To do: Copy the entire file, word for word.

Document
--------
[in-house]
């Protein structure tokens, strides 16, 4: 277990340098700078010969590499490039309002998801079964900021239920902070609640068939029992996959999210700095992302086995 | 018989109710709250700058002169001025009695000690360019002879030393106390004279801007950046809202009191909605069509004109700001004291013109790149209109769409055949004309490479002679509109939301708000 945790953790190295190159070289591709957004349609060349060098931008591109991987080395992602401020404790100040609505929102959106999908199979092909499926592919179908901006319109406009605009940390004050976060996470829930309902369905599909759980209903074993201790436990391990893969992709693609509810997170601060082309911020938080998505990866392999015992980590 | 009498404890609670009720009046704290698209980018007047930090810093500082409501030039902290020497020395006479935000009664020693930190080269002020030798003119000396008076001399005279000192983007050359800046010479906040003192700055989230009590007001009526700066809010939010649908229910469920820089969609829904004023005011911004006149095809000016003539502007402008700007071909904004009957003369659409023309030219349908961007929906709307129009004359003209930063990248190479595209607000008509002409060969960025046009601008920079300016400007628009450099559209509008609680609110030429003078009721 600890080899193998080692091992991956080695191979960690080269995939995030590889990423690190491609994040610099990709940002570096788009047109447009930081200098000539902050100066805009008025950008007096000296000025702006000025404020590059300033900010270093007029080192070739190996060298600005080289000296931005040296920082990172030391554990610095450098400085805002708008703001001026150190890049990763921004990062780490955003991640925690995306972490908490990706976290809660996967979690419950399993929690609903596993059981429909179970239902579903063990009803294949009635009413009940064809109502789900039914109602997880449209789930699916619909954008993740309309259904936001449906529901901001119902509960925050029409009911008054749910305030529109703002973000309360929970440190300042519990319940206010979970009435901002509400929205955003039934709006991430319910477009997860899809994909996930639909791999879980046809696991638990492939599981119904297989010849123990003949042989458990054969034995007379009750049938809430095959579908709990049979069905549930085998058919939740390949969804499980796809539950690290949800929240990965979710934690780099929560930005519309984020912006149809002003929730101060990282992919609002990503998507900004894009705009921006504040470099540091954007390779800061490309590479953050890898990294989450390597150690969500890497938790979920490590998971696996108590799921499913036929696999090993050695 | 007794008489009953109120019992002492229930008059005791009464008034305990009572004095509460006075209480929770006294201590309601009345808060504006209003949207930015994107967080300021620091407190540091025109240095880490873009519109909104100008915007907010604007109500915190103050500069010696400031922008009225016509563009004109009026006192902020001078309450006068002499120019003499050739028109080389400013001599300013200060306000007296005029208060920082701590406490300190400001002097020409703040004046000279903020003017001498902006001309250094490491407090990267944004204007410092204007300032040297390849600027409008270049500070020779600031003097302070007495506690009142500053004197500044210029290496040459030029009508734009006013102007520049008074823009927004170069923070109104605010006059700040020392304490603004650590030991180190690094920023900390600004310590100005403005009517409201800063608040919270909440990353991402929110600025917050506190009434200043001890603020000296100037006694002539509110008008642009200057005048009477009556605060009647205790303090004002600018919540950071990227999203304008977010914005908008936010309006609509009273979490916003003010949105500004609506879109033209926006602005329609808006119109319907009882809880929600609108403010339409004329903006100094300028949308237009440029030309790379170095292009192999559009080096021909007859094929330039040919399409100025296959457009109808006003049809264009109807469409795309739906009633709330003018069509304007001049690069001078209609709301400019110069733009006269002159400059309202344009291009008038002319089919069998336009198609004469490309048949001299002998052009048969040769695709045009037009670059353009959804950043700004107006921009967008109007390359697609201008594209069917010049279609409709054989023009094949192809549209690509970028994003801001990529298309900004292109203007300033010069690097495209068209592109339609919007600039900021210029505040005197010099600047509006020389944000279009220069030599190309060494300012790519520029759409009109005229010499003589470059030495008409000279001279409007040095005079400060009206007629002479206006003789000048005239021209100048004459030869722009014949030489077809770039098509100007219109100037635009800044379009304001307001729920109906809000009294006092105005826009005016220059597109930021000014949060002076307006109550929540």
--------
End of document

[in-house]
């Protein structure tokens, strides 16, 4: 277990340098700078010969590499490039309002998801079964900021239920902070609640068939029992996959999210700095992302086995 | 018989109710709250700058002169001025009695000690360019002879030393106390004279801007950046809202009191909605069509004109700001004291013109790149209109769409055949004309490479002679509109939301708000 945790953790190295190159070289591709957004349609060349060098931008591109991987080395992602401020404790100040609505929102959106999908199979092909499926592919179908901006319109406009605009940390004050976060996470829930309902369905599909759980209903074993201790436990391990893969992709693609509810997170601060082309911020938080998505990866392999015992980590 | 009498404890609670009720009046704290698209980018007047930090810093500082409501030039902290020497020395006479935000009664020693930190080269002020030798003119000396008076001399005279000192983007050359800046010479906040003192700055989230009590007001009526700066809010939010649908229910469920820089969609829904004023005011911004006149095809000016003539502007402008700007071909904004009957003369659409023309030219349908961007929906709307129009004359003209930063990248190479595209607000008509002409060969960025046009601008920079300016400007628009450099559209509008609680609110030429003078009721 600890080899193998080692091992991956080695191979960690080269995939995030590889990423690190491609994040610099990709940002570096788009047109447009930081200098000539902050100066805009008025950008007096000296000025702006000025404020590059300033900010270093007029080192070739190996060298600005080289000296931005040296920082990172030391554990610095450098400085805002708008703001001026150190890049990763921004990062780490955003991640925690995306972490908490990706976290809660996967979690419950399993929690609903596993059981429909179970239902579903063990009803294949009635009413009940064809109502789900039914109602997880449209789930699916619909954008993740309309259904936001449906529901901001119902509960925050029409009911008054749910305030529109703002973000309360929970440190300042519990319940206010979970009435901002509400929205955003039934709006991430319910477009997860899809994909996930639909791999879980046809696991638990492939599981119904297989010849123990003949042989458990054969034995007379009750049938809430095959579908709990049979069905549930085998058919939740390949969804499980796809539950690290949800929240990965979710934690780099929560930005519309984020912006149809002003929730101060990282992919609002990503998507900004894009705009921006504040470099540091954007390779800061490309590479953050890898990294989450390597150690969500890497938790979920490590998971696996108590799921499913036929696999090993050695 | 007794008489009953109120019992002492229930008059005791009464008034305990009572004095509460006075209480929770006294201590309601009345808060504006209003949207930015994107967080300021620091407190540091025109240095880490873009519109909104100008915007907010604007109500915190103050500069010696400031922008009225016509563009004109009026006192902020001078309450006068002499120019003499050739028109080389400013001599300013200060306000007296005029208060920082701590406490300190400001002097020409703040004046000279903020003017001498902006001309250094490491407090990267944004204007410092204007300032040297390849600027409008270049500070020779600031003097302070007495506690009142500053004197500044210029290496040459030029009508734009006013102007520049008074823009927004170069923070109104605010006059700040020392304490603004650590030991180190690094920023900390600004310590100005403005009517409201800063608040919270909440990353991402929110600025917050506190009434200043001890603020000296100037006694002539509110008008642009200057005048009477009556605060009647205790303090004002600018919540950071990227999203304008977010914005908008936010309006609509009273979490916003003010949105500004609506879109033209926006602005329609808006119109319907009882809880929600609108403010339409004329903006100094300028949308237009440029030309790379170095292009192999559009080096021909007859094929330039040919399409100025296959457009109808006003049809264009109807469409795309739906009633709330003018069509304007001049690069001078209609709301400019110069733009006269002159400059309202344009291009008038002319089919069998336009198609004469490309048949001299002998052009048969040769695709045009037009670059353009959804950043700004107006921009967008109007390359697609201008594209069917010049279609409709054989023009094949192809549209690509970028994003801001990529298309900004292109203007300033010069690097495209068209592109339609919007600039900021210029505040005197010099600047509006020389944000279009220069030599190309060494300012790519520029759409009109005229010499003589470059030495008409000279001279409007040095005079400060009206007629002479206006003789000048005239021209100048004459030869722009014949030489077809770039098509100007219109100037635009800044379009304001307001729920109906809000009294006092105005826009005016220059597109930021000014949060002076307006109550929540």